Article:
Shift and kick-down cables
Mechanical speedometer drive from a pre-91 XJ
Front (slip) yoke from Jeep driveshaft.

I mounted the TCU in the glovebox. It's easy to access and convenient for running wires through the firewall.



I pre-made a harness on my kitchen table, then just crimped the ends to the TCU harness once I'd run my wires through the firewall.  I covered all the connections with shrink tubing and put flexible plastic conduit over the cables when I was finished.  The box in the center of the photo is the TCU:





I cut this end off the Jeep's shift cable and clamped it to the Javelin's linkage with a "U" type cable clamp.  That's all it took to attach the Javelin's shift linkage to the transmission. I had planned to weld the end onto the original linkage, but it's working so well that I might just leave it.  You'll see it in the 2nd photo as well, blue arrow. Basically I clamped the metal tail of this piece (green arrow) to the Javelin's shift rod (orange arrow).  No modifications at all were made to the Javelin shift linkage, and you can see how close it came to where it needed to be.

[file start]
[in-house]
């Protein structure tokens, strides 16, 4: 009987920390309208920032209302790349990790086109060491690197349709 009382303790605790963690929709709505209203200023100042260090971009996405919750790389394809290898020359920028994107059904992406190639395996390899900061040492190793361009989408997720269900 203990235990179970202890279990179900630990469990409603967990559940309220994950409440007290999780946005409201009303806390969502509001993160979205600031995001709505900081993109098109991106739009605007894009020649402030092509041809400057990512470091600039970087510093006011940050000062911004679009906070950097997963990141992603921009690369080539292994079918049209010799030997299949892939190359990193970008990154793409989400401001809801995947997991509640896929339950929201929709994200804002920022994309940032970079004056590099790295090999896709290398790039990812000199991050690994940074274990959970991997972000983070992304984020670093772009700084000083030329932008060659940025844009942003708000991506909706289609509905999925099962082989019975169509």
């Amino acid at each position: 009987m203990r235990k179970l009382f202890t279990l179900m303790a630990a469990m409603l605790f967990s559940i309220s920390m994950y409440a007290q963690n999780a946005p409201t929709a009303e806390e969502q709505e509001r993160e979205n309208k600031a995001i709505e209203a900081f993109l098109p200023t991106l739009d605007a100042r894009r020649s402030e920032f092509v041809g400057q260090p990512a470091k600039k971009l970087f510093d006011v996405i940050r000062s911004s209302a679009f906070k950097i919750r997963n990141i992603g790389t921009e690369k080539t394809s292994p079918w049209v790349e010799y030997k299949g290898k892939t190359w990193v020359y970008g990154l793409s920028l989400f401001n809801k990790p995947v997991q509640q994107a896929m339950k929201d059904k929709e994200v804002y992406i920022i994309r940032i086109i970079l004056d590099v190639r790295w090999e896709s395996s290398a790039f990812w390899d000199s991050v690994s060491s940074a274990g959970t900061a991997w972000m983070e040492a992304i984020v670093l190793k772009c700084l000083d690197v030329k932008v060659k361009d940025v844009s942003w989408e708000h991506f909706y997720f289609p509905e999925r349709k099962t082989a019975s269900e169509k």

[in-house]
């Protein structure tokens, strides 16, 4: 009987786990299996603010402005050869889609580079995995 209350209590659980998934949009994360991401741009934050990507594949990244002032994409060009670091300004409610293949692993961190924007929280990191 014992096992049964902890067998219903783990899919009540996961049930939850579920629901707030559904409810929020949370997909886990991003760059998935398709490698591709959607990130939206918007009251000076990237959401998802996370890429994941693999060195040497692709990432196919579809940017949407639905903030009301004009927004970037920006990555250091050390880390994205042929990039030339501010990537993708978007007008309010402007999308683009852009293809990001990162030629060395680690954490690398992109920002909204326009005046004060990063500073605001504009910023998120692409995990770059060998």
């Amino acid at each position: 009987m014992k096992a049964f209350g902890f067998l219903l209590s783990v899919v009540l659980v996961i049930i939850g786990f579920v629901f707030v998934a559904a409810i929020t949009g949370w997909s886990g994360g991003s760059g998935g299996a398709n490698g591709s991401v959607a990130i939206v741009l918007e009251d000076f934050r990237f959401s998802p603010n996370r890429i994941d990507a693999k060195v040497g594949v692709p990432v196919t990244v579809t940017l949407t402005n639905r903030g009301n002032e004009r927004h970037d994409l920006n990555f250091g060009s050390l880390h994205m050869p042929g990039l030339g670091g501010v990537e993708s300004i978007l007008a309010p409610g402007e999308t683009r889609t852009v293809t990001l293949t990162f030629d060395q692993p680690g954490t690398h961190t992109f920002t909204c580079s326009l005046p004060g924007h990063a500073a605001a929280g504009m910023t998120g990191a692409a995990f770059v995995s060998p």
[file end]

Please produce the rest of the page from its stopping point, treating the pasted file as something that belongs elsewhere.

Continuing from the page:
A throttle position sensor is necessary to tell the TCU when to shift. I used the TPS from a '94 Cherokee, same year as my transmission, and mounted it to this throttle cable bracket I found on Amazon. I had to cut some pieces of the bracket that weren't needed.  I later added a pulley and cable arrangement to the TPS and connected it to the throttle. I understand that the TPS on pre-91 XJs have a lever that might be easier to interface to the throttle cable, but I don't know whether or not they are electrically the same.  You'll need a 12-to-5 volt DC converter to run the TPS.  I also found this on Amazon for less than $10, and mounted it under the dash.